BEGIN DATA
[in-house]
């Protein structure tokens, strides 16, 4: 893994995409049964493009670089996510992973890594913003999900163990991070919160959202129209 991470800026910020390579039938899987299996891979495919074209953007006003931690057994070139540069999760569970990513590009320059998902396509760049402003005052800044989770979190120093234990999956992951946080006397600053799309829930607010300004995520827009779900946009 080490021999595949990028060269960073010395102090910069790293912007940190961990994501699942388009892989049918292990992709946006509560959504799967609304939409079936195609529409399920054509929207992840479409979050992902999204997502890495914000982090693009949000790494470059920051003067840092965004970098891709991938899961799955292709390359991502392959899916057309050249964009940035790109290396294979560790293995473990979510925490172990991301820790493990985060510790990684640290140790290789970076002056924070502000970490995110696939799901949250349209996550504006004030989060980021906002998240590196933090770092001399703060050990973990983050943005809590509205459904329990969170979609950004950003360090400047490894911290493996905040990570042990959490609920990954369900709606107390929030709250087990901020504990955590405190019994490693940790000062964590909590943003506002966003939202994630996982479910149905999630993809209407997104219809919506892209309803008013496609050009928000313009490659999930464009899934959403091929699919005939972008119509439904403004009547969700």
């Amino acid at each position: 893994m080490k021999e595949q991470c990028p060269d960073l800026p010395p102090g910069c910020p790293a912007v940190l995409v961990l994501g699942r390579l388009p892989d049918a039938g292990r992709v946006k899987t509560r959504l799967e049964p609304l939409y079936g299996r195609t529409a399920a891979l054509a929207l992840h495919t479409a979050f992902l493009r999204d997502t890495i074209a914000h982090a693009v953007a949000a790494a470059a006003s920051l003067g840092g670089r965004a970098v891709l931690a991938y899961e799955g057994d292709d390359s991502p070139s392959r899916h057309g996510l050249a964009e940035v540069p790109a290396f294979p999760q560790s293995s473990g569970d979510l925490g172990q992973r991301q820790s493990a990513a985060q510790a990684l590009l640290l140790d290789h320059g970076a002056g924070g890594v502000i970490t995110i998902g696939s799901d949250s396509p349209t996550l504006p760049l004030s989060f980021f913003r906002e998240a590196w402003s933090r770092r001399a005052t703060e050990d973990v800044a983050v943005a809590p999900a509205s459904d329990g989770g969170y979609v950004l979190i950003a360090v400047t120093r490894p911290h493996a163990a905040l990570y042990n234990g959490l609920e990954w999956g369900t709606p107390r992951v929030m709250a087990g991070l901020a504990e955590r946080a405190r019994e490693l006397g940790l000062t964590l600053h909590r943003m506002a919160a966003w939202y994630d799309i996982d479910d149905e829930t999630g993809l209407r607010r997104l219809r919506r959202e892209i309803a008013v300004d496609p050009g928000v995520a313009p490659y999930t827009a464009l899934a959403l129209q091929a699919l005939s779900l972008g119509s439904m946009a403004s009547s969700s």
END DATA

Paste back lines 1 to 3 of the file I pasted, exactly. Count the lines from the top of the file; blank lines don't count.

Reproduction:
[in-house]
């Protein structure tokens, strides 16, 4: 893994995409049964493009670089996510992973890594913003999900163990991070919160959202129209 991470800026910020390579039938899987299996891979495919074209953007006003931690057994070139540069999760569970990513590009320059998902396509760049402003005052800044989770979190120093234990999956992951946080006397600053799309829930607010300004995520827009779900946009 080490021999595949990028060269960073010395102090910069790293912007940190961990994501699942388009892989049918292990992709946006509560959504799967609304939409079936195609529409399920054509929207992840479409979050992902999204997502890495914000982090693009949000790494470059920051003067840092965004970098891709991938899961799955292709390359991502392959899916057309050249964009940035790109290396294979560790293995473990979510925490172990991301820790493990985060510790990684640290140790290789970076002056924070502000970490995110696939799901949250349209996550504006004030989060980021906002998240590196933090770092001399703060050990973990983050943005809590509205459904329990969170979609950004950003360090400047490894911290493996905040990570042990959490609920990954369900709606107390929030709250087990901020504990955590405190019994490693940790000062964590909590943003506002966003939202994630996982479910149905999630993809209407997104219809919506892209309803008013496609050009928000313009490659999930464009899934959403091929699919005939972008119509439904403004009547969700």
């Amino acid at each position: 893994m080490k021999e595949q991470c990028p060269d960073l800026p010395p102090g910069c910020p790293a912007v940190l995409v961990l994501g699942r390579l388009p892989d049918a039938g292990r992709v946006k899987t509560r959504l799967e049964p609304l939409y079936g299996r195609t529409a399920a891979l054509a929207l992840h495919t479409a979050f992902l493009r999204d997502t890495i074209a914000h982090a693009v953007a949000a790494a470059a006003s920051l003067g840092g670089r965004a970098v891709l931690a991938y899961e799955g057994d292709d390359s991502p070139s392959r899916h057309g996510l050249a964009e940035v540069p790109a290396f294979p999760q560790s293995s473990g569970d979510l925490g172990q992973r991301q820790s493990a990513a985060q510790a990684l590009l640290l140790d290789h320059g970076a002056g924070g890594v502000i970490t995110i998902g696939s799901d949250s396509p349209t996550l504006p760049l004030s989060f980021f913003r906002e998240a590196w402003s933090r770092r001399a005052t703060e050990d973990v800044a983050v943005a809590p999900a509205s459904d329990g989770g969170y979609v950004l979190i950003a360090v400047t120093r490894p911290h493996a163990a905040l990570y042990n234990g959490l609920e990954w999956g369900t709606p107390r992951v929030m709250a087990g991070l901020a504990e955590r946080a405190r019994e490693l006397g940790l000062t964590l600053h909590r943003m506002a919160a966003w939202y994630d799309i996982d479910d149905e829930t999630g993809l209407r607010r997104l219809r919506r959202e892209i309803a008013v300004d496609p050009g928000v995520a313009p490659y999930t827009a464009l899934a959403l129209q091929a699919l005939s779900l972008g119509s439904m946009a403004s009547s969700s």